I attended my first national woodturning symposium of the American Association of Woodturners (AAW) last month, held in Hartford, CT. There I met wooden spoon collector, Norman Stevens, who had a small portion of his vast collection on display. Cheeky me, I introduced myself, sharing that, while I spend most of my time as a woodturner, I have discovered and appreciate the satisfaction of using simple hand tools to carve spoons.
We exchanged business cards, and about 10 days later, I received a request to carve him a spoon. I suggested the spoon be carved from the maple tree harvested at the Robert Frost Farm, in Derry, NH. This tree is said to be the inspiration for many of Frost's poems, including "Tree At My Window". I was there for the harvesting in 2007, documenting the entire day with photographs. Mr. Stevens was thrilled with the proposal, since he is originally from Nashua, NH.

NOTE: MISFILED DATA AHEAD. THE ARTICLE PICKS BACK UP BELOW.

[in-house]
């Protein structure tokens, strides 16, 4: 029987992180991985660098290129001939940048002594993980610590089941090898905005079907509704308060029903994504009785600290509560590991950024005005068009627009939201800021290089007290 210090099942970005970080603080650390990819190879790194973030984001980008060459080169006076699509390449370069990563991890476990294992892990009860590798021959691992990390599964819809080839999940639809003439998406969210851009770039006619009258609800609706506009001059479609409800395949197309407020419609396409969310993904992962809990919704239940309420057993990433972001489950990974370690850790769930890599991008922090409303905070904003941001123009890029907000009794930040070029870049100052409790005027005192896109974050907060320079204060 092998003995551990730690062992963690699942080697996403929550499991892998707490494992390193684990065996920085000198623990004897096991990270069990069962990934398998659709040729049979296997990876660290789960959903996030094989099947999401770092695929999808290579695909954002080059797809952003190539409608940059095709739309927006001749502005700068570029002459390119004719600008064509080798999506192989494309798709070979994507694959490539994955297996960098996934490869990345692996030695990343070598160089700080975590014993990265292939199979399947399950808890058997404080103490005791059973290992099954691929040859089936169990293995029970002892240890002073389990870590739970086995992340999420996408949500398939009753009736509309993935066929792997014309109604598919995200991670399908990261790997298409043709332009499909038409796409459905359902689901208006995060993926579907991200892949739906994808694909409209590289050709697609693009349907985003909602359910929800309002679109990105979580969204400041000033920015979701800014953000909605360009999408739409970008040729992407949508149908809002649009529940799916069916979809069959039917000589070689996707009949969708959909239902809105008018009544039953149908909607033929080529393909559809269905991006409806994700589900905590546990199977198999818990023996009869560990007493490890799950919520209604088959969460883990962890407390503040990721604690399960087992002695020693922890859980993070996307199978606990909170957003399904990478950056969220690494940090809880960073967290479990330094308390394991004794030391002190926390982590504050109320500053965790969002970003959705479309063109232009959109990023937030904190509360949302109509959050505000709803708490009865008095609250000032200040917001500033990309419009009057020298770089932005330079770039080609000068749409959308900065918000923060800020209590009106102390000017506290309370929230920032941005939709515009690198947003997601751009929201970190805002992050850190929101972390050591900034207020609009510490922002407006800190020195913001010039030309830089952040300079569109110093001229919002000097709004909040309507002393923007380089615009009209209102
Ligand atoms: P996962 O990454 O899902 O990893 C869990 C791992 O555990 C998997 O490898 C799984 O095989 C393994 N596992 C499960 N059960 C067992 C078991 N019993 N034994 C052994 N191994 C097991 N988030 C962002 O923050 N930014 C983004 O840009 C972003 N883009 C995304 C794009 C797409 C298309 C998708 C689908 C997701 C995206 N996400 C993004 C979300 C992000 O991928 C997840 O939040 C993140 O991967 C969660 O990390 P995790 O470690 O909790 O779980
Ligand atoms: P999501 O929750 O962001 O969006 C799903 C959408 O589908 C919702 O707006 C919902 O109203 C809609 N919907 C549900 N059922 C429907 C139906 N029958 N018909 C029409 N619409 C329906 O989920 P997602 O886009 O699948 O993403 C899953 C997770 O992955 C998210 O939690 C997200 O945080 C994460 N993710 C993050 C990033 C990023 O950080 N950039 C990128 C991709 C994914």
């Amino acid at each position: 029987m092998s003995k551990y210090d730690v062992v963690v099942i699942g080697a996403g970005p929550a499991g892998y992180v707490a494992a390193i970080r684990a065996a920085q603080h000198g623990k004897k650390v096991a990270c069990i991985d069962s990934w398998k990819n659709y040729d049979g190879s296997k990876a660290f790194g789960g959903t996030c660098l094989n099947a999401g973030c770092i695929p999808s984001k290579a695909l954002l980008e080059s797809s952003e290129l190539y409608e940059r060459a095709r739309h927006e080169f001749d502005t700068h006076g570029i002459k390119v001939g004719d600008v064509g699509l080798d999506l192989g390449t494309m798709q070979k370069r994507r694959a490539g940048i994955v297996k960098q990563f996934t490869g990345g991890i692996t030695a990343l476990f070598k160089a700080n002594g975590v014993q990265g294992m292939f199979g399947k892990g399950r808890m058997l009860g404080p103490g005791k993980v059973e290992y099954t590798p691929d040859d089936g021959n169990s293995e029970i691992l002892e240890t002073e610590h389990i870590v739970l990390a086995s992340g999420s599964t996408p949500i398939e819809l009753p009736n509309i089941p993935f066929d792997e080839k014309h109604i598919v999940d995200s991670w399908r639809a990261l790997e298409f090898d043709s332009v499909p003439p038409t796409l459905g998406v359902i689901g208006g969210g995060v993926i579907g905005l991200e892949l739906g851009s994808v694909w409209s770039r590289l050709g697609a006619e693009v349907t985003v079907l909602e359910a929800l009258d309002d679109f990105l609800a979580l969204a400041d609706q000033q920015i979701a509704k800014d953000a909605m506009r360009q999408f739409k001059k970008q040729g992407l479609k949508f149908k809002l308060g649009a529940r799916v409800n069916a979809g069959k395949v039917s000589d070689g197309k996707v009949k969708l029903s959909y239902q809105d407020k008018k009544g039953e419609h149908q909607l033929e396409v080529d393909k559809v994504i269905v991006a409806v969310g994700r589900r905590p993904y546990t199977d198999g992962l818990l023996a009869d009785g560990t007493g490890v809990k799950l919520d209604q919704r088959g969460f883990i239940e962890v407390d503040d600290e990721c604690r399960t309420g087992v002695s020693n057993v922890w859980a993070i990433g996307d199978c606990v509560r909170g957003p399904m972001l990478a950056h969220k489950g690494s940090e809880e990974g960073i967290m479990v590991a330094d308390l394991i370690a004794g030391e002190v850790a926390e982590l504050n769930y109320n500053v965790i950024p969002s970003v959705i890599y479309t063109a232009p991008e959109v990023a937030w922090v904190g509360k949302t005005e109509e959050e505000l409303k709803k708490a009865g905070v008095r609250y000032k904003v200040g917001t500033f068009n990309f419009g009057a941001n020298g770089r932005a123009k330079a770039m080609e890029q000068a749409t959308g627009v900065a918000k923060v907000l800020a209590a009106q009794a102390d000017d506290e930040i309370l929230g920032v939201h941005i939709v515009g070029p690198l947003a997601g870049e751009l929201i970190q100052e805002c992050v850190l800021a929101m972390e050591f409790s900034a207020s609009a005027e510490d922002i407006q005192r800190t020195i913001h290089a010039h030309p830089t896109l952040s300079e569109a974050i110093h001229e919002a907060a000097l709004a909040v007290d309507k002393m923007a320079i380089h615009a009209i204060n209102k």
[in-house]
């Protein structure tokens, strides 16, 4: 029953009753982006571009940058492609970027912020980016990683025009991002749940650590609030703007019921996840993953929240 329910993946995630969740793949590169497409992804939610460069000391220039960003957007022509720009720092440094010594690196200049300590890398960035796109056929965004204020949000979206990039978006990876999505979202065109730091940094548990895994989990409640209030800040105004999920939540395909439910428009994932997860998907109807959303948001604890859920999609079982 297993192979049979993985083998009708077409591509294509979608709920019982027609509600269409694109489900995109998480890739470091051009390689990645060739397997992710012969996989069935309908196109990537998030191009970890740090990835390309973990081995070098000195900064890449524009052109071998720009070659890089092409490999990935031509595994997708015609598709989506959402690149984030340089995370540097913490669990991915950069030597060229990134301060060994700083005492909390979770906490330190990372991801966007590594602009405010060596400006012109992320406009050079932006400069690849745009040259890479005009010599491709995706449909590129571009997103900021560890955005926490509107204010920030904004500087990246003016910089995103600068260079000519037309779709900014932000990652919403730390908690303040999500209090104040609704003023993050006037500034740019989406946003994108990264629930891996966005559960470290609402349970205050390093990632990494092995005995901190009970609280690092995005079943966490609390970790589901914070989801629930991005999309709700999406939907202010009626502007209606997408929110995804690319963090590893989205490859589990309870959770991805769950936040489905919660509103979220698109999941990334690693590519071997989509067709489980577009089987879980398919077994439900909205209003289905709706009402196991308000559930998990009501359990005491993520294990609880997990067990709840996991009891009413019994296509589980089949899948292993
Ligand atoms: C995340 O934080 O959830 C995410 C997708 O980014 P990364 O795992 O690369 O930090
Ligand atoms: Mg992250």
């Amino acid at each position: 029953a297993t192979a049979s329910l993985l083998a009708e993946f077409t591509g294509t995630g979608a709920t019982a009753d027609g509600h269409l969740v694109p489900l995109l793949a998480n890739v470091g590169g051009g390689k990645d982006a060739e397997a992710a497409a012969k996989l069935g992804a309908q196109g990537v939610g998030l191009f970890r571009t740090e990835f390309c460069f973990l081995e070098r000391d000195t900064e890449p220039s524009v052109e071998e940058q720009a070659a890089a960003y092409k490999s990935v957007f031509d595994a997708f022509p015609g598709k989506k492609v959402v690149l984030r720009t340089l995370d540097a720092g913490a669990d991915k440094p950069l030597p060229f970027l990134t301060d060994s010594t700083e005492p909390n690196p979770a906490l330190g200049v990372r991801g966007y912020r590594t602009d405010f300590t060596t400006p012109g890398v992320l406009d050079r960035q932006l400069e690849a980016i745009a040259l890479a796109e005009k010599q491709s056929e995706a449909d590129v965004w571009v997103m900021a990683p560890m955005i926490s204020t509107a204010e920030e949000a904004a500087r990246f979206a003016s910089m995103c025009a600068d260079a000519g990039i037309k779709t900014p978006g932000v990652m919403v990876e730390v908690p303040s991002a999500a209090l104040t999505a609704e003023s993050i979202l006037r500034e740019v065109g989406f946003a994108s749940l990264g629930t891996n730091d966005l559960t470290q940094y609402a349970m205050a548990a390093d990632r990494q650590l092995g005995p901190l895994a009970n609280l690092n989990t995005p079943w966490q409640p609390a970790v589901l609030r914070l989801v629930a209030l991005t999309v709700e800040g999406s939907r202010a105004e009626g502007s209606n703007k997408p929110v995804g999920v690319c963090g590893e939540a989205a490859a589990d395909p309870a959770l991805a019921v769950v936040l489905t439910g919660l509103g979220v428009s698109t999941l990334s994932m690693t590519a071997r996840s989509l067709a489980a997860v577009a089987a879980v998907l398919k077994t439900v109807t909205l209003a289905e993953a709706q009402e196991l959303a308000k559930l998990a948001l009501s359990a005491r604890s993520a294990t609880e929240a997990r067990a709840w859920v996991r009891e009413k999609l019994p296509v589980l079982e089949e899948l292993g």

I started working on the Frost Maple spoon today. But before I touched that valuable wood, I first carved a prototype from a lilac branch, which appears in the upper left corner of the photo. I often make prototypes which help me work out design ideas, form and proportions. And for this project, I'm carving two identical spoons. There's simply too much riding on this commission to risk making a mistake, especially near the very end.
I'll document this project, too, and post my progress on this Blog. I think it's fitting, that the tool I'm using in the bottom photo, with the curved blade, was hand-made by Del Stubbs, a former woodturner. I'm using this tool to carve out the concave scoop portion.